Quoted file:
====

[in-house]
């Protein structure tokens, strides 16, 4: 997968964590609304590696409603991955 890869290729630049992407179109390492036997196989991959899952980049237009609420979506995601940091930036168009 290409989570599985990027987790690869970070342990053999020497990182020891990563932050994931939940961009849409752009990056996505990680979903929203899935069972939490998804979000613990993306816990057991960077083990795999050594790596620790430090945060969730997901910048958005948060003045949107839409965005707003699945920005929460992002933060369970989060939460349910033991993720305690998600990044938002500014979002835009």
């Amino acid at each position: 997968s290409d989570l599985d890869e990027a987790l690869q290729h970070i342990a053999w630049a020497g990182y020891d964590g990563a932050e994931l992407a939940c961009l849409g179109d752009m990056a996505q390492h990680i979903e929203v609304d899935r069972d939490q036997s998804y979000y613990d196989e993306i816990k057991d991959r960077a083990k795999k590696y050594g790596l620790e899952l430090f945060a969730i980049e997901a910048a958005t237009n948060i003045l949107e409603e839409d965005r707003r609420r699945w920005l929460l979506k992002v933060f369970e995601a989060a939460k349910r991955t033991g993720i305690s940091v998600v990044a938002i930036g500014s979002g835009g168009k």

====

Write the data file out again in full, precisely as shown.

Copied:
[in-house]
């Protein structure tokens, strides 16, 4: 997968964590609304590696409603991955 890869290729630049992407179109390492036997196989991959899952980049237009609420979506995601940091930036168009 290409989570599985990027987790690869970070342990053999020497990182020891990563932050994931939940961009849409752009990056996505990680979903929203899935069972939490998804979000613990993306816990057991960077083990795999050594790596620790430090945060969730997901910048958005948060003045949107839409965005707003699945920005929460992002933060369970989060939460349910033991993720305690998600990044938002500014979002835009």
């Amino acid at each position: 997968s290409d989570l599985d890869e990027a987790l690869q290729h970070i342990a053999w630049a020497g990182y020891d964590g990563a932050e994931l992407a939940c961009l849409g179109d752009m990056a996505q390492h990680i979903e929203v609304d899935r069972d939490q036997s998804y979000y613990d196989e993306i816990k057991d991959r960077a083990k795999k590696y050594g790596l620790e899952l430090f945060a969730i980049e997901a910048a958005t237009n948060i003045l949107e409603e839409d965005r707003r609420r699945w920005l929460l979506k992002v933060f369970e995601a989060a939460k349910r991955t033991g993720i305690s940091v998600v990044a938002i930036g500014s979002g835009g168009k």